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Dmitri Potapov

Dmitri Potapov is a Moldovan mural artist who began his journey in the local graffiti scene, inspired by the Soviet legacy of mosaics and bas-relief panels. Despite earning a Master’s degree in Criminal Law from Universitatea de Vest din Timișoara, he has maintained a strong interest in political and social issues, which is reflected in his work. Since 2012, Dmitri has been professionally painting murals across the Balkans, Caucasus, and Europe.

An active participant in the 2009 Moldovan revolution, Dmitri is known for his refusal to accept government awards, emphasizing that creation is about the journey, not recognition. He has showcased his unique style at numerous festivals and exhibitions in Romania, Moldova, Austria, Germany, Armenia, Georgia, Italy, Greece, and Spain.

Shifting Perspectives

by Dmitri Potapov

Although I am well educated, my journey to Sarajevo revealed the limits of my understanding of what life is like after war. Traveling across continents, I realized the depth of our differences–language, religion, culture–yet also our profound similarities. I spent considerable time immersing myself in the local society, analyzing and reflecting on its complexities.

Both Sarajevo and my homeland, Moldova, experienced upheavals initiated by external forces. Though our wars had different triggers, the outcomes were strikingly similar: one country divided into three, with almost three presidents, and a tapestry of linguistic and cultural conflicts. This division has resulted in a generation crippled by trauma and coping mechanisms that range from hatred to selective amnesia.

Observing Ukraine today, I see a similar dichotomy: a society fractured between those striving to live normal lives and those consumed by trauma and hatred. Witnessing these manifestations over the past 30 years, I question whether peace has truly been achieved. The answer is a resounding no. Neither coping mechanism–forgetting nor harboring hate–seems to work.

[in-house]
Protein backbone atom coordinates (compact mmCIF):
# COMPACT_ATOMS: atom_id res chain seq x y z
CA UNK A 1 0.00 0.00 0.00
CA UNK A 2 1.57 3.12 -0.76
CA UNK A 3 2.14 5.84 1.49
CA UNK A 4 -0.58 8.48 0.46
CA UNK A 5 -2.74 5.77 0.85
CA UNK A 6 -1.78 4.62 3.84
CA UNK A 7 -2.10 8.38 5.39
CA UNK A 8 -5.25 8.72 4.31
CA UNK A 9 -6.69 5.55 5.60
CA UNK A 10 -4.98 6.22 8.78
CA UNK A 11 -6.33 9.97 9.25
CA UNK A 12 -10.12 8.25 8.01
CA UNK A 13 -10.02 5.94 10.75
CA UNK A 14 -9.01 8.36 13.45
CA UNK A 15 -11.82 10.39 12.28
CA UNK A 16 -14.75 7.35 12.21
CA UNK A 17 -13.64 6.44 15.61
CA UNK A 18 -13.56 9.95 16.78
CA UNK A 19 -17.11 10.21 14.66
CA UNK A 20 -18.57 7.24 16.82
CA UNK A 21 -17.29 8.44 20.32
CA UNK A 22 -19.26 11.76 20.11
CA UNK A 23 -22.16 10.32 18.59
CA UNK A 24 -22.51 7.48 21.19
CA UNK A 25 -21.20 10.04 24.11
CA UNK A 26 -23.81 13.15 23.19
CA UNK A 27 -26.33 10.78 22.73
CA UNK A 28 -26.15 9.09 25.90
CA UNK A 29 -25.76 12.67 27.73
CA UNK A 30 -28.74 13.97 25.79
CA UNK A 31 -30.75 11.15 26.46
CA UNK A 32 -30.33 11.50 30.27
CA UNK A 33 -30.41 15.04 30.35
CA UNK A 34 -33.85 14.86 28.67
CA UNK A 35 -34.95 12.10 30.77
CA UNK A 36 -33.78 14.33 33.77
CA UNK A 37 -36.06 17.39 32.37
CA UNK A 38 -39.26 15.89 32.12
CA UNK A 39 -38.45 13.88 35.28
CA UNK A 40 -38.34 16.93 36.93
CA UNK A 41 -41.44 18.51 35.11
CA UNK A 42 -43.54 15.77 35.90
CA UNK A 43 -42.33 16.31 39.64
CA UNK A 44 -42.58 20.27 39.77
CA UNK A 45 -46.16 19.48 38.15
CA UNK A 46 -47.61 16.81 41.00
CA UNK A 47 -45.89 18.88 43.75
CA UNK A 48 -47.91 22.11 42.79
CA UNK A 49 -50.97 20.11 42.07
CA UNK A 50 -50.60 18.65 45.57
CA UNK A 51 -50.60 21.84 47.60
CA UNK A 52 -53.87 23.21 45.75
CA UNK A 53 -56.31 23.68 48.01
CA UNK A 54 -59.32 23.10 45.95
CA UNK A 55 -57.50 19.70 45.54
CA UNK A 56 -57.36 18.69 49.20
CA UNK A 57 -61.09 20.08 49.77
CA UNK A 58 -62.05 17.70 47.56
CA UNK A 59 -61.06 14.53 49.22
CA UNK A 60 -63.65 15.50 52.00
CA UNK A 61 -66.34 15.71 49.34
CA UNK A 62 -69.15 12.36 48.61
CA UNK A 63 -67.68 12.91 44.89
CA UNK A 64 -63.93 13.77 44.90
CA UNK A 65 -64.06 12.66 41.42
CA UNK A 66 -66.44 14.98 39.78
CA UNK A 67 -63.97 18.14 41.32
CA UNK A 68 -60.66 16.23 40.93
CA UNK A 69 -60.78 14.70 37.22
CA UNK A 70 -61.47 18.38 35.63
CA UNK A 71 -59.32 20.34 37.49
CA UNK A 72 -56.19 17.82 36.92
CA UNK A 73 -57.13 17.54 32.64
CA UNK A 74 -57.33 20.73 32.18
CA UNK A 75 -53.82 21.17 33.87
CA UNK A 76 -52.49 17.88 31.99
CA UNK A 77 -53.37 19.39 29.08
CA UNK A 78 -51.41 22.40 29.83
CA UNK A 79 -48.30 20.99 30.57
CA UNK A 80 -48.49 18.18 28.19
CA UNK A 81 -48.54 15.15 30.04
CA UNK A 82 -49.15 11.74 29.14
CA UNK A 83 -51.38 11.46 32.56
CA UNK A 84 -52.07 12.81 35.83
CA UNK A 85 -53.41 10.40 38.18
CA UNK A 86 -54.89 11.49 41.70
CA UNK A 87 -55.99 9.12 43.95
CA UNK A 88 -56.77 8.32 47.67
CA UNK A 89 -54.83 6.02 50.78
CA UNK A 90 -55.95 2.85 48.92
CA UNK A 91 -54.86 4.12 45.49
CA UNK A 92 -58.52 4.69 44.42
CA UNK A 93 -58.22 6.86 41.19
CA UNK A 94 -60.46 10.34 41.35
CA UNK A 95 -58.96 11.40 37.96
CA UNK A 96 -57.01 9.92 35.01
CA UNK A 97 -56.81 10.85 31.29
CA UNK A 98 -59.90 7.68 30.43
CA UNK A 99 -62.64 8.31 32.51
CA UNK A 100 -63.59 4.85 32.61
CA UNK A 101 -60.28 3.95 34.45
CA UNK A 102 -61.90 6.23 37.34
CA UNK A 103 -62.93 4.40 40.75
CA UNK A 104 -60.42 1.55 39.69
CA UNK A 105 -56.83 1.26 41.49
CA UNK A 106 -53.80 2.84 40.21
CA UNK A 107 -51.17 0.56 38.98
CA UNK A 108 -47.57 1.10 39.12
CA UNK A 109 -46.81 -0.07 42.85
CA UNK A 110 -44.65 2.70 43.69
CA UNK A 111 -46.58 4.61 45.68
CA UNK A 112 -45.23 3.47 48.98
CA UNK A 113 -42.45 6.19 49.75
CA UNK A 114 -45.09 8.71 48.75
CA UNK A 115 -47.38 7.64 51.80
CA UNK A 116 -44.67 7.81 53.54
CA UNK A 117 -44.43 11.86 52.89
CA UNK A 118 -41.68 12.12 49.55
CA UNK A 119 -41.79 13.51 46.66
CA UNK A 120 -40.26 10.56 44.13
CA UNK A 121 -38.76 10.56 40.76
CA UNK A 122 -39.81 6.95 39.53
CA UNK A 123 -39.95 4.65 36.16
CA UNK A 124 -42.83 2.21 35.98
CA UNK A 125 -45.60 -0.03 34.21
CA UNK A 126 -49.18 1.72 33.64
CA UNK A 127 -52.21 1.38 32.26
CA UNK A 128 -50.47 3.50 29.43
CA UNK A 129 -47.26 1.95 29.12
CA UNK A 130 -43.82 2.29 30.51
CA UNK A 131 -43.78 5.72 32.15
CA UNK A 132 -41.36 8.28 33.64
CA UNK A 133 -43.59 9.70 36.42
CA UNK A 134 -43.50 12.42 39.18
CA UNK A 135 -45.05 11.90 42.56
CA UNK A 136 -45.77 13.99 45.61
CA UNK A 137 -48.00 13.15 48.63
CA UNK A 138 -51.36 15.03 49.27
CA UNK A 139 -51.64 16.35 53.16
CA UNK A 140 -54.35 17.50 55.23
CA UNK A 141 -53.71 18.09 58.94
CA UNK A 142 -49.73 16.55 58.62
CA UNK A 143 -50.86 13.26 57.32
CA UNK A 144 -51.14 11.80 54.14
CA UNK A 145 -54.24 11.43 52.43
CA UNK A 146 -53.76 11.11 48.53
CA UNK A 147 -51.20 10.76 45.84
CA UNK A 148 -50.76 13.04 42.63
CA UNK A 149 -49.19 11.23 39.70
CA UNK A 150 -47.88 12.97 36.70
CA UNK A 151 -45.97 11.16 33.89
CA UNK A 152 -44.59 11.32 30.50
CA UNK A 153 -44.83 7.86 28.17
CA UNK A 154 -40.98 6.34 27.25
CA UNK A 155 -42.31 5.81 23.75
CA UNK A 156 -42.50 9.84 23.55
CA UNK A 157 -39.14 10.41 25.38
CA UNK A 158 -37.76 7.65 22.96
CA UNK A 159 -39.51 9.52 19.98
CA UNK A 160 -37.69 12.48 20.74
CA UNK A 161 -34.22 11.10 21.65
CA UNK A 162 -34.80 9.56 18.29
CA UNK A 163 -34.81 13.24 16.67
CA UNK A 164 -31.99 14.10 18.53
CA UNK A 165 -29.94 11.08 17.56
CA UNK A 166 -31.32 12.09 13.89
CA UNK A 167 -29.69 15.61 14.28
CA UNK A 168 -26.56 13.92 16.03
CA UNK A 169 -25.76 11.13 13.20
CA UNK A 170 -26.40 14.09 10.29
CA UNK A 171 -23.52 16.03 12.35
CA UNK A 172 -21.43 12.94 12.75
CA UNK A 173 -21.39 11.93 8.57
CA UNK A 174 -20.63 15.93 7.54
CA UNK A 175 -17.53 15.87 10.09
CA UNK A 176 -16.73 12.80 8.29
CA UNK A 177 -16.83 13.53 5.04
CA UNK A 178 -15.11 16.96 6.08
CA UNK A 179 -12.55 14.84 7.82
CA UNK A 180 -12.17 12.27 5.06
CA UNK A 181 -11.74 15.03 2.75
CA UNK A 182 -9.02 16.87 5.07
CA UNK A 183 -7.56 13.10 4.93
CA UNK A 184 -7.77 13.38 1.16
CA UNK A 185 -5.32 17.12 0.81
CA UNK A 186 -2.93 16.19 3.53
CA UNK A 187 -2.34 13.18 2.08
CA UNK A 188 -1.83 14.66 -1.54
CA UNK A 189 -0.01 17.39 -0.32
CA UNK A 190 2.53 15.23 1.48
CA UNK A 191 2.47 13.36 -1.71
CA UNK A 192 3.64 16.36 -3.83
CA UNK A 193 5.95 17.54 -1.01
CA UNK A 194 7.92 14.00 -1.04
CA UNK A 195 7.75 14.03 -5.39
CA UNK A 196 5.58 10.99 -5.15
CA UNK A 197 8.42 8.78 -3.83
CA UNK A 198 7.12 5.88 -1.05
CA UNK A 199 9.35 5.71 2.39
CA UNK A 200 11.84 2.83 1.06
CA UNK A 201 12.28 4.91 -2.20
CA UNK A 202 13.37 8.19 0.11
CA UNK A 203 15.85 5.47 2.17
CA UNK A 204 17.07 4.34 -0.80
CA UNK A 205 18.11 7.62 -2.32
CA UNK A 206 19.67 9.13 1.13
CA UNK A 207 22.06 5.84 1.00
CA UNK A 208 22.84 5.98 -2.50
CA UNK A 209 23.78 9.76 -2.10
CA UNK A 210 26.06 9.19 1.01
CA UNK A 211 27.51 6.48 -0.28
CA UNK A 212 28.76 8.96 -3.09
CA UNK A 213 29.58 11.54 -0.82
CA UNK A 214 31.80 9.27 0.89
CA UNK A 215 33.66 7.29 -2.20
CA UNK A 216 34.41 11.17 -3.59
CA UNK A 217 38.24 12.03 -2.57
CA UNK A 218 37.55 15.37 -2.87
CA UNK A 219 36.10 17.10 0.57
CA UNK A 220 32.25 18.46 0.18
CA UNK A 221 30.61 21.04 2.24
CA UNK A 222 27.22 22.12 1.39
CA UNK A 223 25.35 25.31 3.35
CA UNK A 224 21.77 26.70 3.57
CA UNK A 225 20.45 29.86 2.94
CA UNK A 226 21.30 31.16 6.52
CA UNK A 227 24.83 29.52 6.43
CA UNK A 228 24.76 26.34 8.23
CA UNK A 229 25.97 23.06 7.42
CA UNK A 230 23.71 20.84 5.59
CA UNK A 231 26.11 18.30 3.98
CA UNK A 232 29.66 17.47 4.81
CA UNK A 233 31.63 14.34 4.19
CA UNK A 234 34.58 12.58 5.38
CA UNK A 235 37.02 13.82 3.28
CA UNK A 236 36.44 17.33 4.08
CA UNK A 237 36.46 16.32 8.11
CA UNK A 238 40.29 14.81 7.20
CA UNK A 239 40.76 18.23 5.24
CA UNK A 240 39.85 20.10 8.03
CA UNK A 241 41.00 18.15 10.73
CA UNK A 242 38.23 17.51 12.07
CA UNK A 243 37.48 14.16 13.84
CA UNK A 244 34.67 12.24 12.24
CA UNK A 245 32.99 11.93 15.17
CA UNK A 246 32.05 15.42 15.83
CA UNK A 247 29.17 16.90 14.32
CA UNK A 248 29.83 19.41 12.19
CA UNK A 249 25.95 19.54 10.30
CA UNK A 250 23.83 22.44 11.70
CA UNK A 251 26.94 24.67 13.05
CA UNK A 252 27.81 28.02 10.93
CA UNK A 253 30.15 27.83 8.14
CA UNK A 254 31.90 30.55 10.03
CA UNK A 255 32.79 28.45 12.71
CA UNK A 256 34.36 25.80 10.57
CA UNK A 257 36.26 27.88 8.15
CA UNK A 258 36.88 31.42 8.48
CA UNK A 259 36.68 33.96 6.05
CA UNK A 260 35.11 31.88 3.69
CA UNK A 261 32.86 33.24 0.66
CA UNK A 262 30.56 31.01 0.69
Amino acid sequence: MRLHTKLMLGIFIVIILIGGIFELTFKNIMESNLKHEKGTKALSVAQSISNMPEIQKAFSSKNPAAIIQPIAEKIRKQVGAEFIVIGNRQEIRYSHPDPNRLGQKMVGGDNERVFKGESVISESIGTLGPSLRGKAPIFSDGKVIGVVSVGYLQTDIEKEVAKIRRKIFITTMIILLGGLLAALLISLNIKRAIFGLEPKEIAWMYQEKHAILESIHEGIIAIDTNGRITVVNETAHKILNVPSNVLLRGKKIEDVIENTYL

In my quest to understand why societies fail to heal, I’ve pinpointed a crucial element: justice. Without justice, peace remains elusive. This realization inspired a simple yet profound concept: a blindfolded Lady Justice with a broken sword, symbolizing that peace must be upheld by justice. Today, this principle is more relevant than ever.

For my friends in Ukraine, and for all of us affected by conflict, the question remains: once the war ends, will we be secure enough to heal from its consequences? Justice is the cornerstone of lasting peace, and without it, true reconciliation is impossible.

My experience in Sarajevo altered my perception of society, life, and war. It’s challenging to convey how my views evolved in just a few words. On the one hand, I have become more radical in some aspects, driven by a deeper understanding of justice and its importance. On the other hand, I now have greater empathy for human beings and their complex responses to their life experiences.

Witnessing the aftermath of conflict firsthand, I appreciate the resilience and fragility of the human spirit. This duality has shaped my views, making me more passionate about advocating for justice while fostering a more compassionate understanding of human beings.

In the end, this journey taught me that true peace requires more than just the absence of war; it demands justice and an unwavering commitment to healing the deep wounds left behind.